Return Of The Storytellers

Lewis Lazare loves him some good copy. Writing about Miller High Life’s new “World Series” spot from Wieden + Kennedy, he says:

What is now apparent is that lushly evocative copywriting will be at the heart of this campaign as it recounts vivid moments in the lives of a variety of characters. Moments that also happen to involve savoring Miller High Life.

Mikela and Philip Tarlow predicted the return of the storytellers in their prescient book, Digital Aboriginal.

Fewer people are listening, those under 25 are already out the door. The 30 second ad will be history, as far more compelling, multi-dimensional, imbedded storytelling arises. We have created a nation of digital artists and their creative expectation will redefine how we need to communicate.

Here’s what I find intriguing. The Tarlows were spot on about storytelling’s elevated importance, but not entirely right about the 30 second spot. The best in the business are simply bringing this learning to TV, as Wieden and Miller Brewing have done.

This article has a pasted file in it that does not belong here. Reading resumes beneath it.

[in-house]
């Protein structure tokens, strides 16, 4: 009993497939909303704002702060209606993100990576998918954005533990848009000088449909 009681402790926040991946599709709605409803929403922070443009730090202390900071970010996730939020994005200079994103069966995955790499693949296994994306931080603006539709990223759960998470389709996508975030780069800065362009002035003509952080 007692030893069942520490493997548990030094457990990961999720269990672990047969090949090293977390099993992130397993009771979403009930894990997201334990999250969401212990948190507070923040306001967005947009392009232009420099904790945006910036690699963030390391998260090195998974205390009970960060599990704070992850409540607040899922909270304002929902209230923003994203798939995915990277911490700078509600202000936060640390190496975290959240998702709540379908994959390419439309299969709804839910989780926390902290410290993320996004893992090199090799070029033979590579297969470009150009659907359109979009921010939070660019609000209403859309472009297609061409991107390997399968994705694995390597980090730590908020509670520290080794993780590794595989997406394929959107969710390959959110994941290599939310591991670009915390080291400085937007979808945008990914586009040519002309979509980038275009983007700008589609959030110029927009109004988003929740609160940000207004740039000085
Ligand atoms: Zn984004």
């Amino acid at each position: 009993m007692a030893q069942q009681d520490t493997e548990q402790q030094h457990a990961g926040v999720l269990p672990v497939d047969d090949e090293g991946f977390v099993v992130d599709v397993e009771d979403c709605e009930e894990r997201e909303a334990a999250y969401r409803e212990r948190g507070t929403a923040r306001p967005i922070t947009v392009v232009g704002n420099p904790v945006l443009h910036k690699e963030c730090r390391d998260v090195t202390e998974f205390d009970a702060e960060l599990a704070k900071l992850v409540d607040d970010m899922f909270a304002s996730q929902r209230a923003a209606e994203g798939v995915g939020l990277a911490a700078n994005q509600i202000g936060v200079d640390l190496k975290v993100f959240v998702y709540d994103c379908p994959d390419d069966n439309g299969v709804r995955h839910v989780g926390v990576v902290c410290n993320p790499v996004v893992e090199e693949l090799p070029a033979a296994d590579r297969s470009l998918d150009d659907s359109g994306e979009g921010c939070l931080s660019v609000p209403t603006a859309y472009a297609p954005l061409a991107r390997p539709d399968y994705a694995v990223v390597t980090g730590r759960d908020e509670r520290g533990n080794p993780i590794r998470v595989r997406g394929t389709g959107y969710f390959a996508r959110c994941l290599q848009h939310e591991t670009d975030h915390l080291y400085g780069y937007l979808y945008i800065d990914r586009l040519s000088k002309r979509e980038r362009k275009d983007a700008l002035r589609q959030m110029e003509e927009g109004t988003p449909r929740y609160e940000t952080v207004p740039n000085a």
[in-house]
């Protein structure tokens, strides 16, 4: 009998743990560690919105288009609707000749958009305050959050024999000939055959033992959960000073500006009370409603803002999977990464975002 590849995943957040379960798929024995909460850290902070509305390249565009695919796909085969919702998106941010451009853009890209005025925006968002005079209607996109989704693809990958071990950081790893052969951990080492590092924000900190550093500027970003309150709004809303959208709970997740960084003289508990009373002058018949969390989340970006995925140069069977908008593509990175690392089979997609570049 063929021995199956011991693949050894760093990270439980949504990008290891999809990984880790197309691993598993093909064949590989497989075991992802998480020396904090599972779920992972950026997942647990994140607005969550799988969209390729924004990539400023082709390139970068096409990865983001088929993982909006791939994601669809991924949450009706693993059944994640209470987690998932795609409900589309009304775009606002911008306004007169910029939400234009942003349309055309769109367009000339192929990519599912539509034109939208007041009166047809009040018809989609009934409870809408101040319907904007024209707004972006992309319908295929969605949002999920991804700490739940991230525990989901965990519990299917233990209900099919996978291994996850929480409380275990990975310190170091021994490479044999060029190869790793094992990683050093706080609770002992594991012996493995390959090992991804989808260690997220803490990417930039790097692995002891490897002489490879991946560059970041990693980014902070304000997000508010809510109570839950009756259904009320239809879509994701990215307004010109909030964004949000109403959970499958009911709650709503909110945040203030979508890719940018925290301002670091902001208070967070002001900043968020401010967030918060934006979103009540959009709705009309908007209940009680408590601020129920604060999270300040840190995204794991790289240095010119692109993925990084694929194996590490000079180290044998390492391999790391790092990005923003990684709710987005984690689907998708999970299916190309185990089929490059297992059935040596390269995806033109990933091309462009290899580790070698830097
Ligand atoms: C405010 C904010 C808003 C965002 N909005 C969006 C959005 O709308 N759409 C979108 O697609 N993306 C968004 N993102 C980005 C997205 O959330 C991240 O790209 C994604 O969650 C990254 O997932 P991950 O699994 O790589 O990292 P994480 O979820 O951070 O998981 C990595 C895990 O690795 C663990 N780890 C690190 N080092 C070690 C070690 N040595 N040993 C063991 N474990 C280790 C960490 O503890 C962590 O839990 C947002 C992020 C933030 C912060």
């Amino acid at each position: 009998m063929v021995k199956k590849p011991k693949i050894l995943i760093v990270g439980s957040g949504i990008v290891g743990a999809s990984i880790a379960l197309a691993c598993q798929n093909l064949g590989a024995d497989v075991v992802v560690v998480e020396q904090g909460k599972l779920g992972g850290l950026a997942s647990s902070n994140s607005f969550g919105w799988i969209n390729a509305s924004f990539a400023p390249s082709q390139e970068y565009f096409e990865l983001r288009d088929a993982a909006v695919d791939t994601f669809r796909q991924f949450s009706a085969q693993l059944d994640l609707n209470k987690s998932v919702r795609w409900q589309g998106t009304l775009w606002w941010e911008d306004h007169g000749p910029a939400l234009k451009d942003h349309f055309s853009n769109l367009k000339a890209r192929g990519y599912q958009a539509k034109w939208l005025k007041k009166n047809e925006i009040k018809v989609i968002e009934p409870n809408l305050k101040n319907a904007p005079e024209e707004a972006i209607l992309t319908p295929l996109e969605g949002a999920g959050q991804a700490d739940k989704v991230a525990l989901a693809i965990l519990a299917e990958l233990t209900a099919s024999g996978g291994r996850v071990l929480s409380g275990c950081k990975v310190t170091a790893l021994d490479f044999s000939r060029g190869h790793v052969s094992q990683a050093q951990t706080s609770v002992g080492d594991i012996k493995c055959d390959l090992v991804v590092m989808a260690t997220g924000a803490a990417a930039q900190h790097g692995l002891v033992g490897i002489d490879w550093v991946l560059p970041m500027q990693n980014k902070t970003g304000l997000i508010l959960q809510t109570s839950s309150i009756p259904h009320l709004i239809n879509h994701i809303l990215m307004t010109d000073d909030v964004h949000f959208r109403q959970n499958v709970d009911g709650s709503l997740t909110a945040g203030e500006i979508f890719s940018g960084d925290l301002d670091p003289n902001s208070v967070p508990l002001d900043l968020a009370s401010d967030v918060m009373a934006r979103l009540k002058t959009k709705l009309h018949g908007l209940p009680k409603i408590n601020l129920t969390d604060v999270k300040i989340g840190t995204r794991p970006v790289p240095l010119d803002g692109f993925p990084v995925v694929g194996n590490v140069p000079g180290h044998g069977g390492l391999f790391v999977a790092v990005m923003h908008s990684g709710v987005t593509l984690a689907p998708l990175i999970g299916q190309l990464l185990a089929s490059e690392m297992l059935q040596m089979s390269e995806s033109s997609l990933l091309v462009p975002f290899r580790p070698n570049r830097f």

For more thoughts on this topic, please jump over to davidburn dot com.

About David Burn

Fired up to write it down. Co-founder and editor of AdPulp. Chief storyteller at Bonehook, a guide service and bait shop for brands.

  • http://advertisingwithoutpity.typepad.com advertisingwithoutpity

    I haven’t seen the new High Life spot from W+K but I definitely wouldn’t describe the writing in the their first spot as “lushly evocative.”
    ‘These are the moments that matter. Sometimes I don’t know what will come next. But then it does. Like it always does. It’s you. Your life is made up of a history of moments. It’s a scrapbook packed with the photos of your life.’
    Inane and lame.
    Storytelling doesn’t it work if their telling the wrong story.